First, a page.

Learn the specific rules and requirements for transferring funds between IRAs and 529 plans so you can make informed financial decisions for the future.
Building up savings for college or retirement can get a lot easier if you use a tax-advantaged account, a variety of which is available for families and individuals. From 401(k)s to IRAs and 529 plans to Coverdell education savings accounts, the wealth of choices can make it tough to choose the account that’s right for you, which is why many proactive savers find themselves wanting to switch from one type of account to another. Given the tax implications many of these plans carry, however, transferring funds from one to another is often easier said than done, and in some cases, it’s simply impossible. Therefore, if you have a 529 plan or an IRA, you could very well end up asking yourself: “Can I roll a 529 plan into an IRA or vice versa?” To find out, keep reading as the college savings experts at Sootchy cover this important topic.
To answer the question of whether you can roll a 529 plan into an IRA, it helps to look at the tax benefits of each, which are ultimately what guides decisions about what’s allowed with these accounts. Let’s consider the features of each account briefly:
Contributions are made with after-tax dollars. Any gains on these accounts are free from federal income tax – as well as state income tax, in many cases – as long as they’re used for qualified education expenses. Plans come in three forms: prepaid tuition plans, education savings plans, and ABLE accounts. The details of a plan can vary widely from state to state.
The traditional form of the IRA is an account that allows owners to make tax-deductible contributions. Because of the opportunity to take a deduction, IRA funds essentially comprise pre-tax income, and gains can grow tax-free as well. As long as the money in an IRA is used after retirement, there’s no penalty, but gains are taxed when funds are withdrawn from the account.
This popular version of the IRA works similarly to a 529 plan in many ways. Contributions to the account are made with after-tax income, for instance, and withdrawals are tax-free when taken in retirement (as long as the account owner has met the proper conditions) and in a few other circumstances. Also, unlike traditional IRAs, there are no required minimum distributions from a Roth account.
Because the tax implications of a 529 plan don’t precisely match up with those of IRAs, it’s against the rules for 529 plan owners to transfer their funds directly from that account into one designed for retirement. That said, you can choose to withdraw the money in your 529 plan at any time – getting hit with taxes and a 10% penalty in the process – and deposit those funds in an IRA, so the option is not out of the question, though it can be costly.
Though it’s clear that you can’t roll a 529 plan into an IRA, how about vice versa? As mentioned above, the tax differences between IRAs and 529 college savings plans preclude the possibility of folding one into another, so you can’t simply roll a Roth IRA into a 529 plan. That said, you do have more options when it comes to moving funds from an IRA to a 529 plan than vice versa.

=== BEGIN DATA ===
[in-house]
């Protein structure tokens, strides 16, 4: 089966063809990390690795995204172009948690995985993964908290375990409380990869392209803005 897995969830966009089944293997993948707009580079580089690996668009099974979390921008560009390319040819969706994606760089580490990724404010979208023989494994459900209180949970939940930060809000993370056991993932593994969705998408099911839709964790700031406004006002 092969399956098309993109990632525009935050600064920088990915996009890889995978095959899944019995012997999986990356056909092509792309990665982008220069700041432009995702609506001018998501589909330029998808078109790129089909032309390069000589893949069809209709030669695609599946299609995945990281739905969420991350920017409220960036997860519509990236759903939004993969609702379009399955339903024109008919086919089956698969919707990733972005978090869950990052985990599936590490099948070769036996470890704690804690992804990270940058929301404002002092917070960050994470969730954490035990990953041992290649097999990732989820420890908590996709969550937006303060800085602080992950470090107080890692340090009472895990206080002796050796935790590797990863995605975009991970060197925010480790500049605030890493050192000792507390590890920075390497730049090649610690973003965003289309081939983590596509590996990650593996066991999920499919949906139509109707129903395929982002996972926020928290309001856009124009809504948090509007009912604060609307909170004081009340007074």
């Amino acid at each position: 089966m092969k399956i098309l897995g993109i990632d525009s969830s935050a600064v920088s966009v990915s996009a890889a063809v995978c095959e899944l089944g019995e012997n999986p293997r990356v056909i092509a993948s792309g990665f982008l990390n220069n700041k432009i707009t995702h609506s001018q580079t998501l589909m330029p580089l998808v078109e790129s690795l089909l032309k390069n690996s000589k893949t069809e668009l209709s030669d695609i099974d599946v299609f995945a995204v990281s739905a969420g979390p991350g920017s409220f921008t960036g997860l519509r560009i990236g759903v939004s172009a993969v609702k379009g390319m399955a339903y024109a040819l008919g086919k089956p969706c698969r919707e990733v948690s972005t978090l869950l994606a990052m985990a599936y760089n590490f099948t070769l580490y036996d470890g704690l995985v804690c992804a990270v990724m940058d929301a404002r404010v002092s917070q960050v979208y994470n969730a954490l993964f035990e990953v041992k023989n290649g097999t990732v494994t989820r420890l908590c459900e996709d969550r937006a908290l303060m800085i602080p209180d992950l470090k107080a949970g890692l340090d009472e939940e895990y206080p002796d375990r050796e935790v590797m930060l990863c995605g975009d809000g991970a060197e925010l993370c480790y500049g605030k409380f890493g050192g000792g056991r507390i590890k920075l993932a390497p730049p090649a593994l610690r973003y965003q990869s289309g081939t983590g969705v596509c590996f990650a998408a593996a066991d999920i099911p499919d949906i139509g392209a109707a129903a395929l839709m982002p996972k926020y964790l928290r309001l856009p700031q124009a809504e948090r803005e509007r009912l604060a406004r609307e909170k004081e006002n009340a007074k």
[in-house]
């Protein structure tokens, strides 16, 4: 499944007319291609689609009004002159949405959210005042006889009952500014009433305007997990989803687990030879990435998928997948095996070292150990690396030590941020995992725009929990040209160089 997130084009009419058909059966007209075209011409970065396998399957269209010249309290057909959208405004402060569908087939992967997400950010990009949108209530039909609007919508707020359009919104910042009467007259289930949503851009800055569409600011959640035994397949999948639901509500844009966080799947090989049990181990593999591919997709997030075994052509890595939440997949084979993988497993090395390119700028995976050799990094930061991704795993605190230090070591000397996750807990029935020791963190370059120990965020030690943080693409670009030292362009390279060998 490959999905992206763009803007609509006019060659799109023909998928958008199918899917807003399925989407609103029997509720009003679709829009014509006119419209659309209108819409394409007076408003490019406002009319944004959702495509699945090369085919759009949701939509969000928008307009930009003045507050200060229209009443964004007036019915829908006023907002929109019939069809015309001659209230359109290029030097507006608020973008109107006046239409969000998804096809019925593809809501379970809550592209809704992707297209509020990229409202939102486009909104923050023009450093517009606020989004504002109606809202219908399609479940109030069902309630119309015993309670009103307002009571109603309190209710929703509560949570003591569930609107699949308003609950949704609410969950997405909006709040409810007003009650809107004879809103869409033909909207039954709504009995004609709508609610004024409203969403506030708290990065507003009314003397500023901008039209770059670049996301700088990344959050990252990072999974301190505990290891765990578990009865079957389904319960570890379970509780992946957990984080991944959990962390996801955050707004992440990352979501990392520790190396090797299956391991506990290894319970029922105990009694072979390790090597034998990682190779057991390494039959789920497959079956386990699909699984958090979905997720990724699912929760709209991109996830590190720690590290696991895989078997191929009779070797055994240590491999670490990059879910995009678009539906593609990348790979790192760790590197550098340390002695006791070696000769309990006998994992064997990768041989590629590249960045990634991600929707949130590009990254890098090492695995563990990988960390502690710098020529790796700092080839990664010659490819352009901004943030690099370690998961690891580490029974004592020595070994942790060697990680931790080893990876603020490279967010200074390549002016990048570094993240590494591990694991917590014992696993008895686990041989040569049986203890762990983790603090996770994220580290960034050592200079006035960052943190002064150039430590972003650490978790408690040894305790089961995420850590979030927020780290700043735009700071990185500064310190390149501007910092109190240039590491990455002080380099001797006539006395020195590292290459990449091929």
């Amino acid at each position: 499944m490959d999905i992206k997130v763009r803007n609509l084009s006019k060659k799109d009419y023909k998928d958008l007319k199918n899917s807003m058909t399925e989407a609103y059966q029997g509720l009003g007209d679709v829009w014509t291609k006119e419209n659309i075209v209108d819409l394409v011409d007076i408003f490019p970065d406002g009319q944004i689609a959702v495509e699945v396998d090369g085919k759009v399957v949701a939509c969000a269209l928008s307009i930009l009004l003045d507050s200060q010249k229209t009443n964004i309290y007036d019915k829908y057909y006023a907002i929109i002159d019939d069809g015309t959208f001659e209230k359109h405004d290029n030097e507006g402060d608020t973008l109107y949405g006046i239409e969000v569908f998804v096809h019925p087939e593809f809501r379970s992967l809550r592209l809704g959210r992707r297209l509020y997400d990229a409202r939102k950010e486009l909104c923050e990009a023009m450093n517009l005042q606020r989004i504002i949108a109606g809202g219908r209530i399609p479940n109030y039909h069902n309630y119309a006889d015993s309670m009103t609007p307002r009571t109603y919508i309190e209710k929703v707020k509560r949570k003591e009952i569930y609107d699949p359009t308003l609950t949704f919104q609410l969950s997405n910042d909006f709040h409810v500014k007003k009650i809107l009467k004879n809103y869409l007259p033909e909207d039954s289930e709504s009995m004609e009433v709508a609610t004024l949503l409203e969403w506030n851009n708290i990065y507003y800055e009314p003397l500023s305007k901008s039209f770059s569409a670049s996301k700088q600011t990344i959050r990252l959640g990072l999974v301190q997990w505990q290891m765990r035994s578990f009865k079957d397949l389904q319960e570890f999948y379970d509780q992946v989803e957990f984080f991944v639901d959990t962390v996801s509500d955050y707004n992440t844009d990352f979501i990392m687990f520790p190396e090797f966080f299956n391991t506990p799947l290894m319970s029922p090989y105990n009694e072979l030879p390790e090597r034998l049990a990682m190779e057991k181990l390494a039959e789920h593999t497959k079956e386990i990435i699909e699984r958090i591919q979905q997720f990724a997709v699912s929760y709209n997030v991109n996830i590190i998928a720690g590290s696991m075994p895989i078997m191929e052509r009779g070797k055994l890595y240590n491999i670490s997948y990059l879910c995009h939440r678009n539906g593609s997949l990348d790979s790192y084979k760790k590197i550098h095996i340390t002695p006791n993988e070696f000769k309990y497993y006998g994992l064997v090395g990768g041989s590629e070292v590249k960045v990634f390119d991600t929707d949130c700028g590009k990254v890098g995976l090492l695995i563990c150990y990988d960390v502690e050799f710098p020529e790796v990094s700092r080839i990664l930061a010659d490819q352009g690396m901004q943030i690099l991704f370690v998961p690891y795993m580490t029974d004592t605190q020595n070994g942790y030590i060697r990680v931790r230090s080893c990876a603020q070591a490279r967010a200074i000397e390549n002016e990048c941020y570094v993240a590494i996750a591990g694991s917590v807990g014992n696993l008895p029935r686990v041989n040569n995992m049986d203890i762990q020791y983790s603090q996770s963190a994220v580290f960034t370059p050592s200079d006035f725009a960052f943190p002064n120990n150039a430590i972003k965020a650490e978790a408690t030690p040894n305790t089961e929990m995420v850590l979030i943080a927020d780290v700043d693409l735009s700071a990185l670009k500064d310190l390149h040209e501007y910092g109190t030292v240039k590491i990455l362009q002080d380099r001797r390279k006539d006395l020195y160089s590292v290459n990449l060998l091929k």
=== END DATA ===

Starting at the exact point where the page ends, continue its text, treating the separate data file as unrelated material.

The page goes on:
Whereas a traditional IRA doesn’t allow withdrawals before retirement (except in cases of a birth, adoption, first home purchase, and certain college-related expenses), a Roth IRA offers more flexibility, at least where contributions are concerned. Should it become necessary, the owner of a Roth IRA can withdraw contributions – but not earnings – from their account without having to pay any taxes (unsurprising, since it’s after-tax money to begin with) or penalties. That money is then free to be used however the owner would like, including as a contribution to a 529 plan.
While there are a considerable number of similarities between 529 plans and IRAs (of both types), the benefits of each are specifically designed to meet certain needs. In the case of a 529 plan, that need is the funding of higher education – which can include tuition, housing, supplies, and other costs – as well as primary and secondary education, in some cases. IRAs, on the other hand, are meant to help people fund their lives after they’ve stopped working, and the ways each of these investment accounts function reflect these aims.
Take the 529 education savings plan, for instance. Not only do contributions grow tax-free, but adding to one of these accounts can bring state income tax benefits as well, which helps make college more affordable for families, and relatives can often contribute to 529 plans. These accounts also come with a variety of investment options that are often tailored to an 18-year timetable – the time it takes for a newborn to reach college age. However, using a 529 plan for anything other than its stated purpose can lead to penalties, and the same rule applies to IRAs.
Although it can sometimes be tricky to navigate the nuances of the various tax-advantaged savings plans out there, opening a 529 plan can be easy with some help from the experts at Sootchy. Download the Sootchy app today to open, manage, or contribute to a plan with ease; learn more by visiting us online.